State wildlife officials have set new rules for hunting bison that wander outside of Yellowstone National Park. It’s part of an evolving approach to the controversial topic.
Hunting the bison that leave the Yellowstone Park safe-zone has been drawing controversy for decades. Livestock owners fear the animals will spread brucellosis to their cattle. But wildlife advocates have accused past hunts of being unfair.A hunting plan ended in 1990 had wardens leading hunters to shoot the animals point-blank as they grazed in a field.
Montana Fish Wildlife and Parks has been operating a more ‘fair-chase’ hunt for these bison since 2005. Those hunts have occurred in two hunting districts considered ‘tolerance zones’ for the bison right outside Yellowstone.
Still though, some bison don’t pay much attention to their boundaries and they leave the tolerance zones too. That leads to hazing them back into the park with horses and helicopters or capturing them and putting them in quarantine. That stuff has also been pretty controversial. So Fish Wildlife and Parks commissioners have been working on a new hunt for a while to add to the hazing and they approved it last week.
“And they just decided ‘hey, let’s try this and what it basically did was expand the area where those bison would be allowed,” said FWP Spokesman Ron Aasheim. “When they cross a certain line they would be moved back or hunters would be allowed to take ’em.”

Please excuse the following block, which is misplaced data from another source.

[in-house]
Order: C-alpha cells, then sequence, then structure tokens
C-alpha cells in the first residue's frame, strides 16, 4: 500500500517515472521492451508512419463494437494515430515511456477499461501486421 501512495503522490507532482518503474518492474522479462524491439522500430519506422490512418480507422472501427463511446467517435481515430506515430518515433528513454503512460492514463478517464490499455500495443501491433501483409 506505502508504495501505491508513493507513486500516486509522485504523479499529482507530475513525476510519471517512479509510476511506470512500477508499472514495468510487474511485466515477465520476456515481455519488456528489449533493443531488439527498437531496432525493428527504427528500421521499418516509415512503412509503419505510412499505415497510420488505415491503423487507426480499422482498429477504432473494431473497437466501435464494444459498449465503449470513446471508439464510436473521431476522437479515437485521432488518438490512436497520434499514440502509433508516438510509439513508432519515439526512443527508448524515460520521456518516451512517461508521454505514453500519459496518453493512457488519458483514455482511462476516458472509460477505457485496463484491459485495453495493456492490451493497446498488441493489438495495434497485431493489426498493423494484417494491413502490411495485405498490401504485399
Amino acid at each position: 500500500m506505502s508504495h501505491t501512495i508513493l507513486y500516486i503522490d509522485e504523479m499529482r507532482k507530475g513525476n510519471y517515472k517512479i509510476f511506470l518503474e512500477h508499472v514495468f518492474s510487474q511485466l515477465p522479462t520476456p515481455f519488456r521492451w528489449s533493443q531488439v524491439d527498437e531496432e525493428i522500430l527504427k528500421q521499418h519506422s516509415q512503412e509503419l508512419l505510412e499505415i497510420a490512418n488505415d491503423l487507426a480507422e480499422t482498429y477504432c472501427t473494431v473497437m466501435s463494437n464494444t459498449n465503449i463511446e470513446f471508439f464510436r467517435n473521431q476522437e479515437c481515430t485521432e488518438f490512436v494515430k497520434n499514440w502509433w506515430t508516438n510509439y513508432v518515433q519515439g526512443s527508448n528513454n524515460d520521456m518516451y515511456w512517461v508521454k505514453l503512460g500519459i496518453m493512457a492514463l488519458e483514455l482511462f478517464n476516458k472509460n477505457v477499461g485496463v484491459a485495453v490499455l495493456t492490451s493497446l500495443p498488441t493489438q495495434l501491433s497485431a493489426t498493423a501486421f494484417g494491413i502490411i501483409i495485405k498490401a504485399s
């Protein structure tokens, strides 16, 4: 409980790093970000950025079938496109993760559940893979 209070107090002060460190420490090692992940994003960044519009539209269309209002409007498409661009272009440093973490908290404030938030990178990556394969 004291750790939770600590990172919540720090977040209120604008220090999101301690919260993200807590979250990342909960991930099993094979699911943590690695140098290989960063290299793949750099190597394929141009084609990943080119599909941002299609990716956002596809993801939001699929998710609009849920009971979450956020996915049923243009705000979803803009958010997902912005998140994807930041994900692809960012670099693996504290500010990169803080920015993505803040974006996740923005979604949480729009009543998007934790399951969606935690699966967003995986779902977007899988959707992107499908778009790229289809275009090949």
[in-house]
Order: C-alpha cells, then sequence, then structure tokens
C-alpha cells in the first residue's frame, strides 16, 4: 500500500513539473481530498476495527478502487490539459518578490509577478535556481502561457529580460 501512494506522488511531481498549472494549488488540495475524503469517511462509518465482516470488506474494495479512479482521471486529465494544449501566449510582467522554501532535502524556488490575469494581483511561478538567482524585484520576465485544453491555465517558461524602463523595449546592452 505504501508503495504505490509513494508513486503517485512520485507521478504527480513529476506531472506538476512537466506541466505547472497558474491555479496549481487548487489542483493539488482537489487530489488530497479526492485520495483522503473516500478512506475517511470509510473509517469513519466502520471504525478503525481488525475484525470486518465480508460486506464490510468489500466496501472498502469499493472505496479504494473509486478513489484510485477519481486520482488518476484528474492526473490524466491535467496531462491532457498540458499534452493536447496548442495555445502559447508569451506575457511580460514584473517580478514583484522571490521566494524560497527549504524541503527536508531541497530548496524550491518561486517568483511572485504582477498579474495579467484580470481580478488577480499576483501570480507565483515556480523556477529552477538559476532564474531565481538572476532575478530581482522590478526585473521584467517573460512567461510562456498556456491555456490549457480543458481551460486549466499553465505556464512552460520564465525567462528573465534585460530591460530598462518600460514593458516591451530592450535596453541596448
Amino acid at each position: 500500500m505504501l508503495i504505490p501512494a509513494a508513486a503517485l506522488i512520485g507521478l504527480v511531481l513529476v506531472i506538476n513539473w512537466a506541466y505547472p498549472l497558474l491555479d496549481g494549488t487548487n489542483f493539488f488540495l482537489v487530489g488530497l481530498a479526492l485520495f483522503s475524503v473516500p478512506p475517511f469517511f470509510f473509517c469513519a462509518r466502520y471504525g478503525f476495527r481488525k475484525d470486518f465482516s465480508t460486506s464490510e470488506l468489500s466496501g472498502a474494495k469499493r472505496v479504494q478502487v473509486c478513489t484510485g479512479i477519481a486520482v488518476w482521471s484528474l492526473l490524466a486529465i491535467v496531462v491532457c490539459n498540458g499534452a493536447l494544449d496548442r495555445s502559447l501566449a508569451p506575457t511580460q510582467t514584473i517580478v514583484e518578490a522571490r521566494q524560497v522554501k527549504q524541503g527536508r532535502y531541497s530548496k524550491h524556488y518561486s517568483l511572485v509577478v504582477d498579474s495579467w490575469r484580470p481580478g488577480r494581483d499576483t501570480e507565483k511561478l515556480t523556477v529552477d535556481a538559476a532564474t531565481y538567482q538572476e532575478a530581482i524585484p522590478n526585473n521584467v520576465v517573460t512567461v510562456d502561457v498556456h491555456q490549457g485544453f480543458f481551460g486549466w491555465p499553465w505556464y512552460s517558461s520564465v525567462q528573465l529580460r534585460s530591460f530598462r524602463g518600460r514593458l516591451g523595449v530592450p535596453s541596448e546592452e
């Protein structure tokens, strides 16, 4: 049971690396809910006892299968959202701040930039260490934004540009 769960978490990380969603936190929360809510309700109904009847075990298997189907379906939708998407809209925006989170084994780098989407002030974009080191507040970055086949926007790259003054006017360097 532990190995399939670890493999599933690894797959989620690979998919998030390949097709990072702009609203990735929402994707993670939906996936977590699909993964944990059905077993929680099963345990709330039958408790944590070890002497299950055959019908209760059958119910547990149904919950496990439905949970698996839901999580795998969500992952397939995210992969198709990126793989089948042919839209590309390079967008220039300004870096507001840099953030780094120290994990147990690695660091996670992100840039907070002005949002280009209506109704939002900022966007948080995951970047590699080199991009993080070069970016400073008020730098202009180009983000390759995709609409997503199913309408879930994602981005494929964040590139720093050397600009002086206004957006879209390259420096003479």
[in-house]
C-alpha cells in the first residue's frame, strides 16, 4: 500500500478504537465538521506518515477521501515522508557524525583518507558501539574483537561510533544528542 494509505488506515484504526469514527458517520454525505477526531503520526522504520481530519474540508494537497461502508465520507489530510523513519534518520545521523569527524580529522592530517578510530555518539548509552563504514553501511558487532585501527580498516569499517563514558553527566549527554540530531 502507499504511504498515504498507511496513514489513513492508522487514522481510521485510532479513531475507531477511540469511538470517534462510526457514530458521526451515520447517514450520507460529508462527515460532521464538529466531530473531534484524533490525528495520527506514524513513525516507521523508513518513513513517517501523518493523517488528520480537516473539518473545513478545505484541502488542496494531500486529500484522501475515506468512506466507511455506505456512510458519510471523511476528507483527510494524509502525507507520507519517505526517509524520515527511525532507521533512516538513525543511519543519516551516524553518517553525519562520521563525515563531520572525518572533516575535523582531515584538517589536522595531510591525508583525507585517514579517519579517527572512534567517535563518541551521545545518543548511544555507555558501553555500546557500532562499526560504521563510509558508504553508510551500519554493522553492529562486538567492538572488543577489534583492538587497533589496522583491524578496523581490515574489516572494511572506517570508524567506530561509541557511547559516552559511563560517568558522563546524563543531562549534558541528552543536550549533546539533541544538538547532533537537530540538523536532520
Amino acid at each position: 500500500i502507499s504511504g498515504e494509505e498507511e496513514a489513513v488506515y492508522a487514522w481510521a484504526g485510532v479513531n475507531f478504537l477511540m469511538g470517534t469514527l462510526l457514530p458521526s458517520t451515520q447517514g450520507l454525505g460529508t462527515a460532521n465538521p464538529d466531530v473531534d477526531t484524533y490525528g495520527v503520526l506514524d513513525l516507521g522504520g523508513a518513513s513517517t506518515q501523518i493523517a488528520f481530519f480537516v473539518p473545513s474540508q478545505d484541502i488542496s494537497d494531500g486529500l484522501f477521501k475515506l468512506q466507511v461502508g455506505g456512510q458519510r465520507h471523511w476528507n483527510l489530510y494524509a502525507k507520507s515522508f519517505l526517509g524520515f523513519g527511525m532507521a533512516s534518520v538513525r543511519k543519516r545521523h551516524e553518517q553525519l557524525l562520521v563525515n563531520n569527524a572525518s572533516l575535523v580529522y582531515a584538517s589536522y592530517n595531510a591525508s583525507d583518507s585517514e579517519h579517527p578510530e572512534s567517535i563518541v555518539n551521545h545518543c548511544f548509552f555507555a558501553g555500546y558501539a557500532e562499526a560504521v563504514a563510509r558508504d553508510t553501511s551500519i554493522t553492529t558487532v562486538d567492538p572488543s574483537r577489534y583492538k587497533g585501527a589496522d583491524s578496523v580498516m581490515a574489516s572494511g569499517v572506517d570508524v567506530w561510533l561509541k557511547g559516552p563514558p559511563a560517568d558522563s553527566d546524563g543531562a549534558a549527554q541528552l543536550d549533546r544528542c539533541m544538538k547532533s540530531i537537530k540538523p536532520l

FWP is calling these ‘bison management harvests.’ They’ll be separate from the normal bison hunting season. Aasheim says this won’t be a situation where hunters will be waiting on the line for an animal to cross. It’s gonna be hard.
“People need to understand this isn’t a place where you just drive up and see bison. You have to spend some time. It’s rough country. It’s interesting, challenging country to hunt,” he said.
Fish Wildlife and Parks Commissioners agreed. The Helena Independent Record reports Commissioner Ron Moody took a field trip to the area and has full confidence the harvests would be fair chase.
Former Chairman of the Fort Peck Tribes A.T. Stafne was the only commissioner to vote against the proposal. Some of the quarantined Yellowstone bison are scheduled to be moved to the Fort Peck and Fort Belknap Reservations later this winter. The harvest proposal includes the possibility of hunting bison that leave the reservations.
FWP spokesman Ron Aasheim says details there are still being worked out and that it’s a different circumstance.
“But this whole bison thing as you know, that’s why we’re talking. Contentious, interesting challenging certainly,” he said.
Aasheim says more information on the harvests will come from the season setting process occurring this summer.